On its own, clinical effectiveness is insufficient for maintaining or introducing any clinical procedure or process. Cost must also be taken into account. When good evidence exists of the therapeutic equivalence between two or more clinical management strategies, the cheaper option is preferred (box 1).
Incremental cost effectiveness ratio
However, in most instances NICE is confronted with a clinical management strategy that is better than current standard practice but which costs more. NICE must then decide what increase in health (compared with standard practice) is likely to accrue from the increase in expenditure. This is the incremental cost effectiveness ratio. Such ratios can be expressed in many ways. NICE's preferred measure is the cost per quality adjusted life year (QALY), but if appropriate data on quality of life are not available, it uses alternatives such as the cost per life year gained.
Box 1: Cost minimisation
Oral and intravenous fludarabine are equivalent as second line treatments for chronic lymphatic leukaemia.3
The total (acquisition plus administration) costs over four cycles are £3000 (£2700+£300) for oral administration and £5300 (£2700+£2600) for intravenous administration. Thus using oral fludarabine rather than intravenous saves £2300 over four cycles and the oral formulation is preferred.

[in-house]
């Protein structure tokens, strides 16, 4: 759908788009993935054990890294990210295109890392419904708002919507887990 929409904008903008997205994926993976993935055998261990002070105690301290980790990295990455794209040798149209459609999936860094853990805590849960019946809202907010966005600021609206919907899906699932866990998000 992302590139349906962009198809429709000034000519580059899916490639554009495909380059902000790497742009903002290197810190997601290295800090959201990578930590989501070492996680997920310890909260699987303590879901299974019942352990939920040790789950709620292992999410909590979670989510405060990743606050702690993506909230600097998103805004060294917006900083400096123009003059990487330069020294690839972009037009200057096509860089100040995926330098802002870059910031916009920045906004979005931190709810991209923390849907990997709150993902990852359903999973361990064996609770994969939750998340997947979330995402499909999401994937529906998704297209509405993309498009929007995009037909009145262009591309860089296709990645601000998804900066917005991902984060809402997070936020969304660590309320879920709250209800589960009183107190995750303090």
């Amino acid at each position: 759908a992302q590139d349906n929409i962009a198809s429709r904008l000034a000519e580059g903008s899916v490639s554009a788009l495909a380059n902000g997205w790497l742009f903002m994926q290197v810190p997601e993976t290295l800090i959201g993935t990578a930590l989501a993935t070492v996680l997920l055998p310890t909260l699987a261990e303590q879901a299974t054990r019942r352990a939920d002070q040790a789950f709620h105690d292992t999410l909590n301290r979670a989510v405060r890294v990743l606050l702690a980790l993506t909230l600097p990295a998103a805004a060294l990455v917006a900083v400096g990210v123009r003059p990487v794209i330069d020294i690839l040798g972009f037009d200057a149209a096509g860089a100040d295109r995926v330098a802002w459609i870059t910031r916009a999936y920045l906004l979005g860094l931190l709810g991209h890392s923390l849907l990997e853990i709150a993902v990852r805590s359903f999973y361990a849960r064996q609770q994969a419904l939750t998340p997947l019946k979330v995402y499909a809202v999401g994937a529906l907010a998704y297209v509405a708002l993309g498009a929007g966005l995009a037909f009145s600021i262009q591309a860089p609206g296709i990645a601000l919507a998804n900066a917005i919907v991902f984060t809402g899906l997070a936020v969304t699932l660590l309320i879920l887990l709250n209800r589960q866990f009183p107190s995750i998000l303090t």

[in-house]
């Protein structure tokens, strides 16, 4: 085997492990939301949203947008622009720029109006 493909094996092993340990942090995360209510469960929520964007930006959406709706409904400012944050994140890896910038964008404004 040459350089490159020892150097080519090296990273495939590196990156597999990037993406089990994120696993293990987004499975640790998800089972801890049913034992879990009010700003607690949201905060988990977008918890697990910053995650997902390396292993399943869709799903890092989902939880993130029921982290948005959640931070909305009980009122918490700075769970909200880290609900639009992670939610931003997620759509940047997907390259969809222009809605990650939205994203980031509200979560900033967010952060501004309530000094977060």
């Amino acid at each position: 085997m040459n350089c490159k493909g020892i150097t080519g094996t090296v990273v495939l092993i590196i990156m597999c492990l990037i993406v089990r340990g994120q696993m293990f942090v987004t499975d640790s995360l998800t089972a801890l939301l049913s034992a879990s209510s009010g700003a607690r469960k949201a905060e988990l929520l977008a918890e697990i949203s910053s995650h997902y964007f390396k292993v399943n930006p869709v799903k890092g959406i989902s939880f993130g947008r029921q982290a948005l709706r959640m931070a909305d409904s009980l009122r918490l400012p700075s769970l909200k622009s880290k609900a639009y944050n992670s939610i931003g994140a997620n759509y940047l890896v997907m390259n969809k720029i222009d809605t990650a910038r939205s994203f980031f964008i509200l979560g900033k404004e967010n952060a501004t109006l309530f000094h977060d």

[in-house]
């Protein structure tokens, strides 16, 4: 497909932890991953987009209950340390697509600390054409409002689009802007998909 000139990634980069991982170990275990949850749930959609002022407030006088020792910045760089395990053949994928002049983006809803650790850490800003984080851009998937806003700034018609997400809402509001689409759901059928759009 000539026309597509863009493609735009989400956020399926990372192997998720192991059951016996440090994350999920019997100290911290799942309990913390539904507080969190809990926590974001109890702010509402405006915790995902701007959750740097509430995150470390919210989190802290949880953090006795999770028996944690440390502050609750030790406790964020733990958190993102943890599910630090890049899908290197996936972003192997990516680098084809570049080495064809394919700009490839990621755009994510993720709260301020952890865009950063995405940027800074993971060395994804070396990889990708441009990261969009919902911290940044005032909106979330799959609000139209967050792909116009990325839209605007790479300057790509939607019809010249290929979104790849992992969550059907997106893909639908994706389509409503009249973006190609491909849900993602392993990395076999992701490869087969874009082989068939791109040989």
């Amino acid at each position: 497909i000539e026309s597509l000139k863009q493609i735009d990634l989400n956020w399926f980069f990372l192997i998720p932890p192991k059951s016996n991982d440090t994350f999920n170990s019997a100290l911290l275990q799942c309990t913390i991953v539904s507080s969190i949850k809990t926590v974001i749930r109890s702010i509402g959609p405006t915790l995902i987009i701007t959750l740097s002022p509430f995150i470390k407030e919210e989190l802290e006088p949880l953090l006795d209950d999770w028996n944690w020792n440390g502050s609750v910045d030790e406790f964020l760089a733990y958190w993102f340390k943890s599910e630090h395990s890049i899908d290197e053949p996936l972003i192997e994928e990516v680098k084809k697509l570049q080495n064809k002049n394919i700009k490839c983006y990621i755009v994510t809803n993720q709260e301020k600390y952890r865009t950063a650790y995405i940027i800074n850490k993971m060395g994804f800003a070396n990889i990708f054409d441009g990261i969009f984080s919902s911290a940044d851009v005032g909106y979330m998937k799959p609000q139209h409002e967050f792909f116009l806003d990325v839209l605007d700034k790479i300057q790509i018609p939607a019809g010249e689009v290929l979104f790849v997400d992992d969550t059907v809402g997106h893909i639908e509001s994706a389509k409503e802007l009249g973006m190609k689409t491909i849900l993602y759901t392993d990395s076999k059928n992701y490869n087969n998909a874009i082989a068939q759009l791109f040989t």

NICE rejects the use of an absolute threshold for judging the level of acceptability of a technology in the NHS for four reasons:
- There is no empirical basis for deciding at what value a threshold should be set
- There may be circumstances in which NICE would want to ignore a threshold
- To set a threshold would imply that efficiency has absolute priority over other objectives (particularly fairness)
- Many of the technology supply industries are monopolies, and a threshold would discourage price competition.
Rather than apply an arbitrary threshold, NICE makes its decisions on a case by case basis, as shown stylistically in the . As the incremental cost effectiveness ratio increases, the likelihood of rejection on grounds of cost ineffectiveness rises. The critical issues are the values of incremental cost effectiveness ratios at inflexions A and B.4-6
Clinical management pathways with ratios to the left of A would generally be regarded as cost effective. Those with ratios to the right of B would, if adopted, be likely to deny other patients (with different conditions) access to more cost effective treatments.
Relation between likelihood of a technology being considered as cost ineffective plotted against the log of the incremental cost effectiveness ratio